How to Support Returning Veterans
With so much buzz constantly surrounding United States veterans, from past wars and today's, one may quickly think that someone else can take on the burden of offering support. But when we sit and think about what our veterans have done for us, and how many struggles they face when returning from active duty, there is a job to be done that must involve many American people. Defender Bracelets is here to help individuals and organizations raise money and support for our U.S. veterans. With a fundraising bracelet that represents different branches of service, you can easily help support veterans — those who are returning from duty today and those who have served in the past.
Challenges Returning Veterans Face
After returning from duty, the number one struggle veterans face is finding employment. When listening to the news, veteran unemployment may be what you hear about most. In 2011, of OEF/OIF (Operation Enduring Freedom/Operation Iraqi Freedom) veterans ages 18 and over, just over 12 percent are unemployed. There are many reasons why it’s challenging for veterans to find employment, including skills not transferring, poor resume and interviewing skills, or struggling with mental or physical disabilities.
Loss of Purpose
The shock of returning to civilian life can cause feelings of being disconnected to their community as well as family and friends. The support that they received from their peers in the military may not be available to them any longer, leading to a challenge finding a place in society.
Physical and mental disabilities not only can cause trouble finding employment, but there can also be a waiting time for approval for disability benefits, leading to significant financial stress. Thousands of veterans have filed claims that may take months or years to be approved.
Access to Healthcare
Veteran unemployment and healthcare are two topics of frequent discussion. Having to wait for disability is a struggle, but so is finding access to certain care, such as psychiatry and other specialized medicine.
Dealing With Invisible Injuries
Cases of Traumatic Brain Injury (TBI), Post Traumatic Stress Disorder (PTSD), and depression are still continuing to rise. The stress of active duty (constant danger of being fired upon, rockets, and explosives) for OEF/OIF makes veterans prone to these conditions. In addition, it may take time for these conditions to be diagnosed and properly treated.
Housing and Financial Insecurity
There are certain housing benefits that veterans can take advantage of, but unemployment can often make finding housing even more difficult. There are also many factors that can hinder a veteran from being able to afford housing, including waiting for disability, debt, and caring for families.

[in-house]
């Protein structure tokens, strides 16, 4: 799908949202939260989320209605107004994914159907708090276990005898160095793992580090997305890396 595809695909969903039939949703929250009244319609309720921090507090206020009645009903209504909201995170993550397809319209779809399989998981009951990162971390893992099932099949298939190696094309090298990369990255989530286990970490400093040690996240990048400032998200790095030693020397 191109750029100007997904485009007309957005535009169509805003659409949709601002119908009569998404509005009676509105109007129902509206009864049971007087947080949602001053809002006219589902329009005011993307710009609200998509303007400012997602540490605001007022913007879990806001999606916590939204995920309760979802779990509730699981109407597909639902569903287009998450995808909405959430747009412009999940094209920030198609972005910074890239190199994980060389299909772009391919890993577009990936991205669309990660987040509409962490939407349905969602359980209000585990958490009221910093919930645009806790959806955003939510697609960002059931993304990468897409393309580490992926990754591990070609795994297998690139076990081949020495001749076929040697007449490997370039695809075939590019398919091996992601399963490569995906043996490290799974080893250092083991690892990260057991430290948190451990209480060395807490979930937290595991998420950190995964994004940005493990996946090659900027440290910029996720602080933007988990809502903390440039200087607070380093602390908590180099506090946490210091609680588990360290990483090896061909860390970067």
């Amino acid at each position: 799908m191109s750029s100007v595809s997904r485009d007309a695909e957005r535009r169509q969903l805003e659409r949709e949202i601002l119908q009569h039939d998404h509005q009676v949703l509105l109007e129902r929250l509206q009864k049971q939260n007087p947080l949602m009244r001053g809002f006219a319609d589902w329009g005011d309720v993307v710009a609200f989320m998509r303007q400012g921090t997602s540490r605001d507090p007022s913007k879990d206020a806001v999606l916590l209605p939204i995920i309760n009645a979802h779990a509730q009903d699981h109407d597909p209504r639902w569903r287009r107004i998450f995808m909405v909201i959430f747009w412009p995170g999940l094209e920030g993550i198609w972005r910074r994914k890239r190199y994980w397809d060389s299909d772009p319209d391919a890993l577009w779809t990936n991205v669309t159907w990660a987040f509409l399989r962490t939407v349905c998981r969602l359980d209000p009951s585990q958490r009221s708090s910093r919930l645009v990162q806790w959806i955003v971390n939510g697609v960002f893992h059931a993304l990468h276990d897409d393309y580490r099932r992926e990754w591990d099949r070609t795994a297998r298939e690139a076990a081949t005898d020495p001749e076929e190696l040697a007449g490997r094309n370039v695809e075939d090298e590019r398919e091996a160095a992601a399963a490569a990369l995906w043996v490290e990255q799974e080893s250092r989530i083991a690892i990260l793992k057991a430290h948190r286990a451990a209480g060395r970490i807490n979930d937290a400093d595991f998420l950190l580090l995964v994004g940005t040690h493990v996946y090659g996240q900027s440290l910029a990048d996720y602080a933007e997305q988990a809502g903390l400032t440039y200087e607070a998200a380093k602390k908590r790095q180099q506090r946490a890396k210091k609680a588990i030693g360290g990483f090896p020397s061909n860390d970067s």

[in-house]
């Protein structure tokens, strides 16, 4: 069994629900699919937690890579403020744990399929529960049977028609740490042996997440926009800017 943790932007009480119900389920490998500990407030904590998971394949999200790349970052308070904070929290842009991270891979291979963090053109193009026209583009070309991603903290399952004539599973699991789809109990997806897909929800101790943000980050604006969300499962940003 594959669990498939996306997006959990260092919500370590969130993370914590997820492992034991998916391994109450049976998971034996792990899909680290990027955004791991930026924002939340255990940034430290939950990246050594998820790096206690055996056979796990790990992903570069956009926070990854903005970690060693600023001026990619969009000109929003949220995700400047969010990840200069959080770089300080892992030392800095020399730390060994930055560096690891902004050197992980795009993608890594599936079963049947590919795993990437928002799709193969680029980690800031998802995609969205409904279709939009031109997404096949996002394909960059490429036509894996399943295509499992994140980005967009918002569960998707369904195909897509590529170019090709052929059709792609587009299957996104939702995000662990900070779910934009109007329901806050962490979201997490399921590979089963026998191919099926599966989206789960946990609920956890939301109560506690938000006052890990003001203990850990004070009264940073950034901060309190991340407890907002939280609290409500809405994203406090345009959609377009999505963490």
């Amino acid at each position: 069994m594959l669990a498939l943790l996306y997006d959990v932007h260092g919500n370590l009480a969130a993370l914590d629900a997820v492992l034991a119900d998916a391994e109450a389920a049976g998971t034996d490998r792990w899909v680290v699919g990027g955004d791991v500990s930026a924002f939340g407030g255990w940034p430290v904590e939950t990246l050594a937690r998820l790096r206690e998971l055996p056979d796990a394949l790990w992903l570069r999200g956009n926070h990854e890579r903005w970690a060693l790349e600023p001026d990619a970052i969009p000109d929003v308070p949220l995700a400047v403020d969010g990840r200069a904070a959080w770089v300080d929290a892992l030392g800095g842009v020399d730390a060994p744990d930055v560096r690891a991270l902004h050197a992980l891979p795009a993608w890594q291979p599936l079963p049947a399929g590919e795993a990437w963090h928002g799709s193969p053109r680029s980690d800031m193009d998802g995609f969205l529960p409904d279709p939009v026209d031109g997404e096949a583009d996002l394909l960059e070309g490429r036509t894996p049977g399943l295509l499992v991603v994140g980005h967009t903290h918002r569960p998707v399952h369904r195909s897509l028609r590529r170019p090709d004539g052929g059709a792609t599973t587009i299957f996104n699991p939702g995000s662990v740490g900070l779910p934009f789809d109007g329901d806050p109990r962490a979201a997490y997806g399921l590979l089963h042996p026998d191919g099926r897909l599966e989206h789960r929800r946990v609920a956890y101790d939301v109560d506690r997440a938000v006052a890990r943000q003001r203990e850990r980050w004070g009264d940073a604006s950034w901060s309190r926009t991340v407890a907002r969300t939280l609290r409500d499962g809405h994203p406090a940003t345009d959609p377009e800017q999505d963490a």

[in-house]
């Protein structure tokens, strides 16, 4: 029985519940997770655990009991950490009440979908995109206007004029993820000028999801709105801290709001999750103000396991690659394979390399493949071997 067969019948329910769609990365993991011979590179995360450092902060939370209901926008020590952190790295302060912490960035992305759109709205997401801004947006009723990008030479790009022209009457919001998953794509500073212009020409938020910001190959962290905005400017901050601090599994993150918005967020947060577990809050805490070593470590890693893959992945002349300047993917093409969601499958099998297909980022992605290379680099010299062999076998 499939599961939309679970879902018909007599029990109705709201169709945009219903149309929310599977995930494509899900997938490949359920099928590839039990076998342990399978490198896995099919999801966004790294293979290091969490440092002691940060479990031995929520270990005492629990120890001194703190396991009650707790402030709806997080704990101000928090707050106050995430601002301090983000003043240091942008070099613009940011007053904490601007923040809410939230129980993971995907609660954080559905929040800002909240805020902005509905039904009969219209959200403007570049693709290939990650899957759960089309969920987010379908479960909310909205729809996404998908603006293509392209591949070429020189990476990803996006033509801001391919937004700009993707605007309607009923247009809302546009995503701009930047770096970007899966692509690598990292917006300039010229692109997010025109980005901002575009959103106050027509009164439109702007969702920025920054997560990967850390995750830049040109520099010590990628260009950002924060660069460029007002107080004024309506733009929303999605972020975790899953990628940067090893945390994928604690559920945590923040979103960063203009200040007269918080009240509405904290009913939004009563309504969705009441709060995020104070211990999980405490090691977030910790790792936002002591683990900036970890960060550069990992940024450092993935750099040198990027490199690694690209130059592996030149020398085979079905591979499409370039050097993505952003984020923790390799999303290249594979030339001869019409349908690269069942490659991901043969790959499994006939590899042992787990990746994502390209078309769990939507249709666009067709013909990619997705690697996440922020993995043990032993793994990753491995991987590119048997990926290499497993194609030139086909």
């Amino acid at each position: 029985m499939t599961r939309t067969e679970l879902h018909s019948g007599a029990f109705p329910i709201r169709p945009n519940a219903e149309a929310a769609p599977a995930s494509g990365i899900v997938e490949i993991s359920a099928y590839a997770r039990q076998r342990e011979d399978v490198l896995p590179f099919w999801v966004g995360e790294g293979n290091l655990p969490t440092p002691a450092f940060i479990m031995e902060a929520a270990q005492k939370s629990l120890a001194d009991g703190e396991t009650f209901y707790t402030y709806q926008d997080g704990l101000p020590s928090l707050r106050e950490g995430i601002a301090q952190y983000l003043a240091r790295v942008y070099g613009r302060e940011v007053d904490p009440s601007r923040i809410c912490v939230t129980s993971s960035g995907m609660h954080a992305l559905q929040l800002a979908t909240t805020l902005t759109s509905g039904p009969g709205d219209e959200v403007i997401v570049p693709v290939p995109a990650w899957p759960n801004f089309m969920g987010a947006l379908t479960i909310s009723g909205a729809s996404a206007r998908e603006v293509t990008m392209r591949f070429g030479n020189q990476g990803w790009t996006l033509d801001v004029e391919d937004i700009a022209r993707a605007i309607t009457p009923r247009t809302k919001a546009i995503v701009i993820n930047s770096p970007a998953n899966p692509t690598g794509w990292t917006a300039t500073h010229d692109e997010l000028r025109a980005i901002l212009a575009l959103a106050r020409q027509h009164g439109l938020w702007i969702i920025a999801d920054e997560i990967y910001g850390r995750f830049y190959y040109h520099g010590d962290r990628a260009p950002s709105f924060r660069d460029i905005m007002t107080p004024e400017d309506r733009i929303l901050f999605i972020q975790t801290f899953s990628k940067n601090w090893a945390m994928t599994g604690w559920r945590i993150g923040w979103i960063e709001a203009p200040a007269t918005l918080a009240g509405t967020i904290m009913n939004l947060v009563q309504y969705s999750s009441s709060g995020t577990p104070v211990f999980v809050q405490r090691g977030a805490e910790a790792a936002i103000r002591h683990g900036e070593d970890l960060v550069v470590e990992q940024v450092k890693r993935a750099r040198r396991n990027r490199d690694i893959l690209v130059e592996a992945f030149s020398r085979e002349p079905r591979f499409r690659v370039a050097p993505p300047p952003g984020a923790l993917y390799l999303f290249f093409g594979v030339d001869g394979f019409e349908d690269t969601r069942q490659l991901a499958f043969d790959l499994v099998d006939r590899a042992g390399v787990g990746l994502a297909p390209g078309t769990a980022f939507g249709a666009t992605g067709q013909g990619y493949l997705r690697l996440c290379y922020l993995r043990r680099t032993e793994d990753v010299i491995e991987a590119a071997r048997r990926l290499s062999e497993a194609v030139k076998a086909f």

So How Can You Offer Help For Veterans?
- Simply letting veterans know what benefits and organizations are available can be a great place to start. Using social media, let them know about community organizations and social services that assist veterans.
- Try to connect with veterans during sporting events, social, and community events.
- Reach out to non-profit organizations such as Goodwill and Habitat for Humanity to learn what opportunities they have for offering support to veterans and increase their awareness of the need to support returning veterans.
Education Training and Employment
- If you’re a local business owner or can reach out to businesses, ask them about what job training programs are available for veterans or if there is a program that could be set in place at your own business.
- It also takes businesses and organizations with pre-employment skill training programs, career planning, and occupational training programs that will help their military skills become more translatable.
Access to Healthcare
- Despite the VA being the number one source for medical and behavioral care for veterans, the growing wait to receive benefits leads to a need for local organizations to provide additional resources to veterans to fill in the gaps.
- Encouraging veterans to enroll in the VA healthcare system can show that there is a need for additional support and resources.
- Reach out to providers who may be able to offer care from the private sector. Continue to increase awareness regarding mental disabilities.
- Find counseling service organizations that have volunteer programs.
- Seek out non-profits that help veterans who are homeless transition into permanent housing. Teach veterans about Veterans Affairs Supportive Housing vouchers that are offered by the Department of Housing and Urban Development.
- With debt and income struggles, foreclosures can sometimes be hard to avoid. Find opportunities to offer assistance for veterans with disabilities who are struggling to make housing payments.
- Work with financial management and budget counseling services to help veterans and families learn to be more efficient with their money.
- Many families must face struggles alone. Work with your local community to support family to family mentoring and counseling.
- Create groups that can draw attention to the needs of veterans and their families, offer specialized training and education, and create therapy groups that veteran families can join and find a new community to be involved in.
Fundraising With Defender Bracelets
Many non-profit and not for profit organizations who provide support and assistance to veterans need help raising money as well. With our 12 or 14 wooden tile fundraising bracelet, we can offer our support and help for veterans and their families. Fundraising products like these bracelets not only earn money, but honor those who have served in past wars and today’s. Together we can help provide assistance to veterans in ways they need it most. To learn more about our mission or our products, give us a call today.